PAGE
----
World Press Freedom Day, marked annually on May 3, underscores the importance of freedom of the press and reminds governments of their duty to uphold the right to freedom of expression, which is enshrined in Article 19 of the UN Universal Declaration of Human Rights. The 2022 theme, Digital Journalism Under Siege, explores the the online impact of free speech, access to information, data privacy and the safety of journalists even as media practitioners from around the world gather, both in person and virtually, at the global conference taking place in Punta Del Este, Uruguay.
Slightly farther north, in the Caribbean, media practitioners marked the day in various ways. The Association of Caribbean Media Workers (ACM) acknowledged that while journalists often work under hostile physical conditions, the digital era has also exposed them to cybersecurity threats, which “can ultimately lead to physical harm of journalists, their sources, and the damage or destruction of their Information Technology (IT) devices and infrastructure.” It noted:
The environment within which journalists in the Caribbean operate is becoming increasingly perilous. Even so, many countries have already enacted legislation to intercept communication and counter what they regard as cybercrime. There is evidence to support the view that cybercrime legislation can become abused and become problematic in the context of the preservation of free expression.
In a number of Caribbean countries, state entities have been accused of acquiring spyware that can access digital communication and undermine privacy and other rights.
The group urged regional governments and associated institutions to ensure that “journalists are not targeted with the intention of revealing the identity of confidential sources,” and that hackers encounter more robust systems that foil their attempts “to destroy channels that offend the public or private status quo and so inhibit the free flow of the truth to the wider public.”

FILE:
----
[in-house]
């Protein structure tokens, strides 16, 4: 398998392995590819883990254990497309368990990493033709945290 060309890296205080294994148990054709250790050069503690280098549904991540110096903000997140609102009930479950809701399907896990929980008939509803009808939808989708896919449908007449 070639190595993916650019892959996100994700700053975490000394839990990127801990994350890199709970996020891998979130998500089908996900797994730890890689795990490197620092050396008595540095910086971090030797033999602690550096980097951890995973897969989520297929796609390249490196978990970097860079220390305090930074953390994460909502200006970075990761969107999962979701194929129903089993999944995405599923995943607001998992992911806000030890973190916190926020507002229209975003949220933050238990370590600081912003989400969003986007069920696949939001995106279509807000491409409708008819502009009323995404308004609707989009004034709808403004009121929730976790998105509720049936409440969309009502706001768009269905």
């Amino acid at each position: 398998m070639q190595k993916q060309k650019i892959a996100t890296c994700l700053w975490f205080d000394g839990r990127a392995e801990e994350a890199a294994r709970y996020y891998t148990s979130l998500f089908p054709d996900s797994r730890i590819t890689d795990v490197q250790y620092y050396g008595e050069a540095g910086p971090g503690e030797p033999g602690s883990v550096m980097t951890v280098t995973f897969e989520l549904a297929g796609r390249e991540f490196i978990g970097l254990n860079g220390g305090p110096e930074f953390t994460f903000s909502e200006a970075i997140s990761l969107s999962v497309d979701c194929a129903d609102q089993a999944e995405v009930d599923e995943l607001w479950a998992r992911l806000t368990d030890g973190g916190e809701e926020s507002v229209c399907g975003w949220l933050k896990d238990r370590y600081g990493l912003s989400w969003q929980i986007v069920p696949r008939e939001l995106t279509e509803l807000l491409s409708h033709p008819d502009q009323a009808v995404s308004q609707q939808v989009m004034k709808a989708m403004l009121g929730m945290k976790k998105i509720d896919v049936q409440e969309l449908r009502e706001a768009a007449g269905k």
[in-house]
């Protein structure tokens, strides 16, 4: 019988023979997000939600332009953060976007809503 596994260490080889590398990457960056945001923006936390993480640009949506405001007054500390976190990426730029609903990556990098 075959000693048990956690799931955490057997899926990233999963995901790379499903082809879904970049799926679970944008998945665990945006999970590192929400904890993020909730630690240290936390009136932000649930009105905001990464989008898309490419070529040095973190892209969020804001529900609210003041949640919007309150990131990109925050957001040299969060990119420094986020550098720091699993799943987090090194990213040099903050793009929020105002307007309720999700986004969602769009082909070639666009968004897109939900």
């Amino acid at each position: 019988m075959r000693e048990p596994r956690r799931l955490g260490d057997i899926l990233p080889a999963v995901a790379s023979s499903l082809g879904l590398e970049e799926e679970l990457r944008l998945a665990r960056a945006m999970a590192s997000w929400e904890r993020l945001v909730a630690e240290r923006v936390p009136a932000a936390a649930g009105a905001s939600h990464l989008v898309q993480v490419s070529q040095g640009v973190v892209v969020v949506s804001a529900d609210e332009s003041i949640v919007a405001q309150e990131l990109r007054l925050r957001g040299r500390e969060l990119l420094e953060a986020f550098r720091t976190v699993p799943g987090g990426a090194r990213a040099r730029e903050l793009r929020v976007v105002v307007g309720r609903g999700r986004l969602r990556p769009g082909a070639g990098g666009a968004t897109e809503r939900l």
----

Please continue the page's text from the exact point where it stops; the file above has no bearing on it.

The ACM also recently commented on a proposed media accreditation policy in Sint Maarten, which it called “chilling” and deemed in contravention of “basic principles attached to observance of press freedom, including unfettered access by the media and, by extension, all residents, and citizens to public information.” Notice of this policy was first issued on April 12:
There are provisions of the policy that permit discriminatory acts against targeted individuals and enterprises and impose conditions that may constitute a restraint of trade against media houses and restrictions on the free conduct of journalism by selected media professionals.
Application of the policy is also subject to assessments of the quality of journalistic practice by a state authority in the process of imposing limitations against outputs not deemed to be in line with amorphous editorial guidelines.
The association is calling for “the wholesale withdrawal” of the policy and “the design of appropriate media protocols […] in consultation with the local media community.”
The independent press freedom organisation Reporters Without Borders’ latest Global Index for Press Freedom highlights both improvements and concerns for the region. Cuba dropped two places from its 2021 global ranking of 171. Jamaica, usually the highest-ranked territory in the region, also slid down a few places to be ranked at Number 12. Guyana saw a significant improvement, moving from 51 to 34, while Trinidad and Tobago also improved — from 31 in 2021 to 25 this year.
As such, the Media Association of Trinidad and Tobago marked the occasion by both profiling local journalists “as an act of gratitude for their service in building and reflecting the identity of a young multicultural nation, for being the voice of the voiceless, and most importantly, for carefully guarding the role as the Fourth Estate.” It also spoke out on the issue of digital mechanisms that compromise journalists’ safety, noting that:
[…] without checks and balances, surveillance can be a sharp instrument that rips through citizens’ democratic rights to privacy and threatens the rights, freedom and safety of journalists. Spyware, misused, would be corrosive to the Fourth Estate and, as a result, to democracy.
MATT's statement also specifically addressed certain contentious pieces of legislation in the country:
[T]he Cybercrime Bill 2017, the Whistleblower Protection Act, the Data Protection Act 2011, the Broadcast Code and now the Sexual Offences (Amendment 3) Bill 2021, could have a chilling effect on press freedom and free expression online if adopted without amendments that honour the practice of journalism.
In the words of one regional journalist, Andy Johnson, “There can be no democracy without the functioning free press.”